“Armenia cannot pay such a price,” Mirzoyan said during a recent visit to the US, reported Fars News Agency.
“We don’t want the United States to put pressure on Armenia for joining its Iran sanctions agenda,” he added.
The comments come as Armenia heavily depends on Iran for energy and trade as Iran has served as one of Armenia’s two conduits to the outside world since borders to Azerbaijan and Turkey were closed.
“I informed American partners that our economy is suffering losses due to the sanctions against Iran and that we cannot stop buying Iranian gas,” Mirzoyan wrote on his Facebook page following a speech in Washington.
Senior Armenian authorities visiting Tehran last week said that their government is seeking to expand a barter arrangement involving Iran’s gas and Armenia’s electricity.
That comes as Washington has repeatedly asked Armenia to cut business with Iran. US national security adviser John Bolton warned authorities in Yerevan during an October visit to the city that traffic through the Armenian-Iranian border will become a “significant issue” for Washington.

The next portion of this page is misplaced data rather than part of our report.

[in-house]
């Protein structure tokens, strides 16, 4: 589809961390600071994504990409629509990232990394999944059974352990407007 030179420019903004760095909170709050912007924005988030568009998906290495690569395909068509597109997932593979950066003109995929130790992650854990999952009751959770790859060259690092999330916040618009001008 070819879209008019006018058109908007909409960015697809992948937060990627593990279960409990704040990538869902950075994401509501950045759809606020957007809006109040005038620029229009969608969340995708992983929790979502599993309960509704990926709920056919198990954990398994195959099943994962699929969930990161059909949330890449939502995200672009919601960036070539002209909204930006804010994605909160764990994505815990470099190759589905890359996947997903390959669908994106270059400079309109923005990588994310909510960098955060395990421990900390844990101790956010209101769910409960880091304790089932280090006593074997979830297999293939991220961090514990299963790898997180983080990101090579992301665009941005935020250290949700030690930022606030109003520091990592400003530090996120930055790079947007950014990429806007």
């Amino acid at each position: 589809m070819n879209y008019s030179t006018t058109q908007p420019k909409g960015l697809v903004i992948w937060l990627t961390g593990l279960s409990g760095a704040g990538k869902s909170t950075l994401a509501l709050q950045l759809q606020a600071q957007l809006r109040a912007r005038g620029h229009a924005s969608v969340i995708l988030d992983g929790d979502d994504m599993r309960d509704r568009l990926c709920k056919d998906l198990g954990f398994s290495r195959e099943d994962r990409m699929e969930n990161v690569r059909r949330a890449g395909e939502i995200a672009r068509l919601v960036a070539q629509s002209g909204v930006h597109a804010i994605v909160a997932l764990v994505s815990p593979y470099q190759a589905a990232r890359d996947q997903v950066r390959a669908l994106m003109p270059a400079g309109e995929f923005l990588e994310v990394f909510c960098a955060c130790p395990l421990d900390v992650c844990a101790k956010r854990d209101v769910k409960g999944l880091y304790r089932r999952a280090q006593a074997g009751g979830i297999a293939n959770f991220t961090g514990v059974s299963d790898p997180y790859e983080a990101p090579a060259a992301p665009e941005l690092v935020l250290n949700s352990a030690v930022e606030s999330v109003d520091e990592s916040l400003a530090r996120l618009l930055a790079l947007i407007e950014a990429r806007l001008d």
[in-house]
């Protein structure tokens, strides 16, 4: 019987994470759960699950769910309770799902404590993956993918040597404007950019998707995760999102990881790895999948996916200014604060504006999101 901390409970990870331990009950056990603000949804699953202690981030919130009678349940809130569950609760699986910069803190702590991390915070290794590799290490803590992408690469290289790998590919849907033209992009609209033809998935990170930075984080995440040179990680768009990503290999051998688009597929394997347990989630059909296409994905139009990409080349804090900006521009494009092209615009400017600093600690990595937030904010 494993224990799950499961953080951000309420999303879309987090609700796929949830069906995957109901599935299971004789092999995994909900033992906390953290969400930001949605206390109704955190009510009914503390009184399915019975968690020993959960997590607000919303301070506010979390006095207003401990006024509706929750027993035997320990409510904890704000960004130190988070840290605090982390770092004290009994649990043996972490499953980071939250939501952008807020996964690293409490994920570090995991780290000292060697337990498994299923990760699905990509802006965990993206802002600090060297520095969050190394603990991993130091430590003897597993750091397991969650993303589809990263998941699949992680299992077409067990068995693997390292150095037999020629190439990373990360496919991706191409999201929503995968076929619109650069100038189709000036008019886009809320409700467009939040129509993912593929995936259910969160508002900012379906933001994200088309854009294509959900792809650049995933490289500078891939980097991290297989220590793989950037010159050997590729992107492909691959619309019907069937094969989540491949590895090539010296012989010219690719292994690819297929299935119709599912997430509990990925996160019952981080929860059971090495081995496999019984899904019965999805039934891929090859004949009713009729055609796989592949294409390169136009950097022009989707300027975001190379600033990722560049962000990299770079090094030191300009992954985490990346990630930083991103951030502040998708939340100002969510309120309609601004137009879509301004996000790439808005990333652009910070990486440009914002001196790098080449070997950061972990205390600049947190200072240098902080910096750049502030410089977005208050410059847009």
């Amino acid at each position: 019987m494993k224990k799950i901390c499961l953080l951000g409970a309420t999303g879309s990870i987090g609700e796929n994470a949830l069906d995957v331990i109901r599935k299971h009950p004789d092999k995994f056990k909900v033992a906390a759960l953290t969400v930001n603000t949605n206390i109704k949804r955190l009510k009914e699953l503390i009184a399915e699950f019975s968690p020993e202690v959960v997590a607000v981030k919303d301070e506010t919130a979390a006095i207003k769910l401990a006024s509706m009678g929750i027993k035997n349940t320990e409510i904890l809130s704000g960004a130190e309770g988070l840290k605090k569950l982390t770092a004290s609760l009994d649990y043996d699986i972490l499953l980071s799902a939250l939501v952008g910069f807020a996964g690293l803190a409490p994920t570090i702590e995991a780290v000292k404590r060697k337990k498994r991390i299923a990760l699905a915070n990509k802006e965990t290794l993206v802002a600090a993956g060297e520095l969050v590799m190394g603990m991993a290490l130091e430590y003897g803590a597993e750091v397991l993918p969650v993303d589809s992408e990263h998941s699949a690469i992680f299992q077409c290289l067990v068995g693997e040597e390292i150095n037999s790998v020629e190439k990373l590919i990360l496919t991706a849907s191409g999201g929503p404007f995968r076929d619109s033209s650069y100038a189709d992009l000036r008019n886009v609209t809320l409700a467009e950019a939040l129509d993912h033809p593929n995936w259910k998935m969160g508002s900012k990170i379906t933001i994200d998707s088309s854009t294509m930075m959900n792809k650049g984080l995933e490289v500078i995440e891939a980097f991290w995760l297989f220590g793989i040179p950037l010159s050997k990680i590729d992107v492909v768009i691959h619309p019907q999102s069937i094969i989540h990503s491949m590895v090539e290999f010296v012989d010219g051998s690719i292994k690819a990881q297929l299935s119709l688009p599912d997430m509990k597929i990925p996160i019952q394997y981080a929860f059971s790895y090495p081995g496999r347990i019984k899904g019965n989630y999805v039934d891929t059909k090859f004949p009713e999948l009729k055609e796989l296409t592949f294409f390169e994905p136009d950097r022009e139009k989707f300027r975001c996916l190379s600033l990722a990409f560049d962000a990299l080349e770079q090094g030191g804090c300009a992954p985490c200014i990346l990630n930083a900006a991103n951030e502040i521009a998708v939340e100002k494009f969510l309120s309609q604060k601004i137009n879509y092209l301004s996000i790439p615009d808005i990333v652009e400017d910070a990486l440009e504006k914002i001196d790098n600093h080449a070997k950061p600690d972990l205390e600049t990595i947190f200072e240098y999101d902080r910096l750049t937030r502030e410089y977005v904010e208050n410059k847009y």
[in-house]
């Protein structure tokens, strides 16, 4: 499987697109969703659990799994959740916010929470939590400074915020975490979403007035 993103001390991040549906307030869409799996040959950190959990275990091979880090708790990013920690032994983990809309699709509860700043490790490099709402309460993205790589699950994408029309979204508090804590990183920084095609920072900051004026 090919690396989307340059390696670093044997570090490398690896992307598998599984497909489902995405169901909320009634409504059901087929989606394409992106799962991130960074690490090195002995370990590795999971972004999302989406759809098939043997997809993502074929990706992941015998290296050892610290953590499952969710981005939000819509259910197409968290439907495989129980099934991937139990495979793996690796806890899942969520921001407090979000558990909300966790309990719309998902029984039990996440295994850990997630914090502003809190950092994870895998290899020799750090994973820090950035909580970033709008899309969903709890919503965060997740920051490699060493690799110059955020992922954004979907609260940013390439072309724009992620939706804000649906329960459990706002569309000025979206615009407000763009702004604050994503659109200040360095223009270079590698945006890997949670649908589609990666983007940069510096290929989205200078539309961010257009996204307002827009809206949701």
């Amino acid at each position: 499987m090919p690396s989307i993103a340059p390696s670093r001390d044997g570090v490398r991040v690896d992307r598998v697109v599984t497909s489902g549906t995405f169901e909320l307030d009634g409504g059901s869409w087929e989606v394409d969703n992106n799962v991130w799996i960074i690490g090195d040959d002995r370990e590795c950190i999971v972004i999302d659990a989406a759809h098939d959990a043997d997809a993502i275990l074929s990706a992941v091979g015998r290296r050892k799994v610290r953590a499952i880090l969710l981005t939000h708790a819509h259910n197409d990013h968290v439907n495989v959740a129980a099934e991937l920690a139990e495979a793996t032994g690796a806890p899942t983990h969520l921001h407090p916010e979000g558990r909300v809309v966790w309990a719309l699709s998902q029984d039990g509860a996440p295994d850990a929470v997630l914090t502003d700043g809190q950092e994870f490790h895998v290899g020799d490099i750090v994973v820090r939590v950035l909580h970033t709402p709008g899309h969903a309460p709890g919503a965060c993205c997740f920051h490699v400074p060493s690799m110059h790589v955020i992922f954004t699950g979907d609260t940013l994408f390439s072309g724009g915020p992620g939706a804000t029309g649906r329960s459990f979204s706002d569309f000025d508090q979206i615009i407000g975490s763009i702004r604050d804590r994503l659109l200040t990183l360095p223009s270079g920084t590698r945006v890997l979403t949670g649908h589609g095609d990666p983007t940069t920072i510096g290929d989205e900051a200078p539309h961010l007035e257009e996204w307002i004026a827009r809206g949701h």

Bolton said at the time that the US government was planning to enforce the sanctions against Iran very vigorously.
Also, on Wednesday, the head of the Iran-Armenia Joint Chamber of Commerce Hervic Yarijanyan said that Yerevan was working on plans to establish new trade relations with Tehran based on national currencies.
Yarijanyan said the officials were looking for trade in their national currencies and had proposed the establishment of a credit institution outside the banking system to the president of Armenia.
Referring to his recent meeting with Armenian President Armen Sarkisian in a news conference on Tuesday, Yarijanyan pointed to economic relations between the two countries, and said, “The president of the country has a positive view of Iran and calls for increased mutual investment between the two countries.”
He added that dispatching delegations, creating exhibitions, and maximizing the capacity of the two countries are among the intended programs.
“We are looking for trade in the two countries’ national currencies which are the rial and the dram,” Yarijanyan said in response to a question on banking relations between the two countries. “We have proposed the establishment of a credit institution outside the banking system to the president of the country.”